BOSTON (AP) – More than three centuries after a Massachusetts woman was wrongly convicted of witchcraft and sentenced to death, she is finally on the verge of being exonerated – thanks to a curious eighth-grade civics class year.
State Senator Diana DiZoglio, a Democrat from Methuen, introduced legislation to clear the name of Elizabeth Johnson Jr., who was sentenced in 1693 at the height of the Salem witch trials but was never executed.
DiZoglio says she was inspired by detectives carried out by a group of 13 and 14-year-old teens at North Andover Middle School. The students of civics teacher Carrie LaPierre thoroughly studied Johnson and the steps that should be taken to ensure she is formally pardoned.
“It’s important that we work to correct the story,” DiZoglio said Wednesday. “We can never change what happened to these victims, but at the very least we can set the record straight.”
If lawmakers approve the measure, Johnson will be the last accused witch to be exonerated, according to Witches of Massachusetts Bay, a group devoted to the history and traditions of 17th-century witch hunts.
Twenty people from Salem and neighboring towns were killed and hundreds more charged in a frenzy of Puritan injustice that began in 1692, fueled by superstition, fear of disease and of strangers, goats emissaries and petty jealousies. Nineteen were hanged and one man was crushed to death by stones.
Over the next 328 years, dozens of suspects were formally cleared, including Johnson’s own mother, the daughter of a minister whose conviction was ultimately overturned. But for some reason Johnson’s name has not been included in various legislative attempts to set the record straight.
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Johnson was 22 when she was caught in the witch-trial hysteria and sentenced to hang. It never happened: Then-Gov. William Phips rejected his punishment as the scale of the glaring miscarriages of justice at Salem sank.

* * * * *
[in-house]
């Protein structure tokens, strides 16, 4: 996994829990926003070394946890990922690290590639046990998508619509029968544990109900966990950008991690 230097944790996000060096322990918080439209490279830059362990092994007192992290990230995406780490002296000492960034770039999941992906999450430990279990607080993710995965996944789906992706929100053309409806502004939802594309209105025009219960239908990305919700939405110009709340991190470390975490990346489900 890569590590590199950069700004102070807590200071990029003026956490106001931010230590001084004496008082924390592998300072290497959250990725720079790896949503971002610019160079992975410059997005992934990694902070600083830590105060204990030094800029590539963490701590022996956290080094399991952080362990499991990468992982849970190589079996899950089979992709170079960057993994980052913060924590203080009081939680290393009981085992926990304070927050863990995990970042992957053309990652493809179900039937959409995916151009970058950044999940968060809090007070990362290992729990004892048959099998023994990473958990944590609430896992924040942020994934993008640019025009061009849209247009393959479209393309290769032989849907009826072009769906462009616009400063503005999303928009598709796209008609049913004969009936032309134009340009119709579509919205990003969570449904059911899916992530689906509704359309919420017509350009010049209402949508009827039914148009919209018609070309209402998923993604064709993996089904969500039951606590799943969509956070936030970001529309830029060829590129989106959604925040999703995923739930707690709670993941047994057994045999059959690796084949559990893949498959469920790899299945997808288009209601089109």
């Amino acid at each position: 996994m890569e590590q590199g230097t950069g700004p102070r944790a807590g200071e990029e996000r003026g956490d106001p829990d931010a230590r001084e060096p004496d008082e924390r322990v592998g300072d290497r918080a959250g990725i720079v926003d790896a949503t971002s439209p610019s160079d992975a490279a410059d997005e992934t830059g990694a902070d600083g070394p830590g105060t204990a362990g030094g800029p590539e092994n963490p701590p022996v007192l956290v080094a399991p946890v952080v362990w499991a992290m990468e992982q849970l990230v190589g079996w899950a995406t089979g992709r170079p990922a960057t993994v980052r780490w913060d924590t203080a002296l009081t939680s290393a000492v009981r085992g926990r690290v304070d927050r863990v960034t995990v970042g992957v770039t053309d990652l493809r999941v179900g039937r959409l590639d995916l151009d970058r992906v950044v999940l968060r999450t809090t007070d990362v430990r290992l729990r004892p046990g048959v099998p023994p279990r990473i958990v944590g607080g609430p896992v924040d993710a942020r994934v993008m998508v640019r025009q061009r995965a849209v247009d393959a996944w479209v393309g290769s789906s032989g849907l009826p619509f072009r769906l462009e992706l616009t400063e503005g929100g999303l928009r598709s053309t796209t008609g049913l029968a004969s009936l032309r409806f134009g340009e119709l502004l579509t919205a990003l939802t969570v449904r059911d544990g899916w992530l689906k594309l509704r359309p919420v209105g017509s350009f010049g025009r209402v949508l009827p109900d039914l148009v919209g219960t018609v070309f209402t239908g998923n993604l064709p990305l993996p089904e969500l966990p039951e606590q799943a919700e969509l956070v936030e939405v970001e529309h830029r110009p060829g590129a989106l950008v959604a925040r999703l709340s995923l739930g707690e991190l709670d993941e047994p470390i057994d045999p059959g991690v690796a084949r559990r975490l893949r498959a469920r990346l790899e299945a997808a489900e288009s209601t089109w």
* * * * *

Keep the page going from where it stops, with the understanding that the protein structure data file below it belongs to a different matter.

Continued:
But because she wasn’t one of those whose beliefs were officially overturned, hers still technically stands.
“It showed how superstitious people were still after the witch trials,” said Artem Likhanov, 14, an aspiring freshman who participated in the school project. “It’s not like after the end people don’t believe in witches anymore. They still thought she was a witch and they wouldn’t exonerate her.
DiZoglio’s bill would change legislation from 1957, amended in 2001, to include Johnson among others who were pardoned after being wrongly accused and convicted of witchcraft.
“Why Elizabeth was not exonerated is unclear, but no action has ever been taken on her behalf by the General Assembly or the courts,” DiZoglio said. “Perhaps because she was neither a wife nor a mother, she was not considered worthy of bleaching. And because she has never had children, there is no group of descendants acting on her behalf.
In 2017, authorities unveiled a semi-circular stone memorial inscribed with the names of those hanged at a site in Salem known as the Proctor’s Ledge. It was funded in part by donations from the descendants of those accused of being wizards.
LaPierre, the teacher, said some of her students were initially ambivalent about the effort to exonerate Johnson because they launched him ahead of the 2020 presidential election and at a time when the COVID-19 pandemic was raging .
“Part of the conversation was, ‘Why are we doing this? She is dead. Are there not more important things going on in the world? She said. “But they came to the idea that it’s important that somehow we can do this one thing.”
By William J. Kole / The Associated Press